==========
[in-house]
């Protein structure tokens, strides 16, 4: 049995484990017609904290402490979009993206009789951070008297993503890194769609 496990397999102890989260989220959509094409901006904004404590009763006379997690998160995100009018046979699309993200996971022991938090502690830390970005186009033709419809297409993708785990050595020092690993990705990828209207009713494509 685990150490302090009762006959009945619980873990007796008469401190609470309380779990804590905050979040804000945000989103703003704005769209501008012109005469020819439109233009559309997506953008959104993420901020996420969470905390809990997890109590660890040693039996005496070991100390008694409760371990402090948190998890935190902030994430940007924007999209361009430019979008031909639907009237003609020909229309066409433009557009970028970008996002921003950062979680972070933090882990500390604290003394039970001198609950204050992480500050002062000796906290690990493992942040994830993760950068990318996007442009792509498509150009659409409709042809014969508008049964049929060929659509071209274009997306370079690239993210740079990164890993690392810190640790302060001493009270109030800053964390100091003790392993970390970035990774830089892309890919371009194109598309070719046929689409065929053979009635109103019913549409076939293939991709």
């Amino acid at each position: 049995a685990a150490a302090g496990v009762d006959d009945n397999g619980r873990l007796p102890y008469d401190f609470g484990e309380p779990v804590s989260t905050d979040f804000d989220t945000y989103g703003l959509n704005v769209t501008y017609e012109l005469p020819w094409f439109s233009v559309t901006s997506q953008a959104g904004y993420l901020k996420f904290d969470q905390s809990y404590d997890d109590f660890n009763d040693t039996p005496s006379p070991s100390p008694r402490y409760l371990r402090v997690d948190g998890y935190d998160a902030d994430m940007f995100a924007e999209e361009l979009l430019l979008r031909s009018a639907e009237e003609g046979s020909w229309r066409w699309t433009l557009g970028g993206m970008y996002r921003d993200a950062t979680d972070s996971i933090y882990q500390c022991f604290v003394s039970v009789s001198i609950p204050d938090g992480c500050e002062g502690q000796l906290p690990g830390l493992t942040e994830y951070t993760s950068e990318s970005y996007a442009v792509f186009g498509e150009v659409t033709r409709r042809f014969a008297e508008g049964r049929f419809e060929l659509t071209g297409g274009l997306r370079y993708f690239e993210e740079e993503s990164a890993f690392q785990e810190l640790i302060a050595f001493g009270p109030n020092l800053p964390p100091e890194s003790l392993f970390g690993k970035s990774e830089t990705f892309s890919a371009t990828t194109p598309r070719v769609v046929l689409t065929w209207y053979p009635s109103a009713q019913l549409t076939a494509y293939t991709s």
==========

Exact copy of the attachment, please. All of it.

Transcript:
[in-house]
């Protein structure tokens, strides 16, 4: 049995484990017609904290402490979009993206009789951070008297993503890194769609 496990397999102890989260989220959509094409901006904004404590009763006379997690998160995100009018046979699309993200996971022991938090502690830390970005186009033709419809297409993708785990050595020092690993990705990828209207009713494509 685990150490302090009762006959009945619980873990007796008469401190609470309380779990804590905050979040804000945000989103703003704005769209501008012109005469020819439109233009559309997506953008959104993420901020996420969470905390809990997890109590660890040693039996005496070991100390008694409760371990402090948190998890935190902030994430940007924007999209361009430019979008031909639907009237003609020909229309066409433009557009970028970008996002921003950062979680972070933090882990500390604290003394039970001198609950204050992480500050002062000796906290690990493992942040994830993760950068990318996007442009792509498509150009659409409709042809014969508008049964049929060929659509071209274009997306370079690239993210740079990164890993690392810190640790302060001493009270109030800053964390100091003790392993970390970035990774830089892309890919371009194109598309070719046929689409065929053979009635109103019913549409076939293939991709």
């Amino acid at each position: 049995a685990a150490a302090g496990v009762d006959d009945n397999g619980r873990l007796p102890y008469d401190f609470g484990e309380p779990v804590s989260t905050d979040f804000d989220t945000y989103g703003l959509n704005v769209t501008y017609e012109l005469p020819w094409f439109s233009v559309t901006s997506q953008a959104g904004y993420l901020k996420f904290d969470q905390s809990y404590d997890d109590f660890n009763d040693t039996p005496s006379p070991s100390p008694r402490y409760l371990r402090v997690d948190g998890y935190d998160a902030d994430m940007f995100a924007e999209e361009l979009l430019l979008r031909s009018a639907e009237e003609g046979s020909w229309r066409w699309t433009l557009g970028g993206m970008y996002r921003d993200a950062t979680d972070s996971i933090y882990q500390c022991f604290v003394s039970v009789s001198i609950p204050d938090g992480c500050e002062g502690q000796l906290p690990g830390l493992t942040e994830y951070t993760s950068e990318s970005y996007a442009v792509f186009g498509e150009v659409t033709r409709r042809f014969a008297e508008g049964r049929f419809e060929l659509t071209g297409g274009l997306r370079y993708f690239e993210e740079e993503s990164a890993f690392q785990e810190l640790i302060a050595f001493g009270p109030n020092l800053p964390p100091e890194s003790l392993f970390g690993k970035s990774e830089t990705f892309s890919a371009t990828t194109p598309r070719v769609v046929l689409t065929w209207y053979p009635s109103a009713q019913l549409t076939a494509y293939t991709s």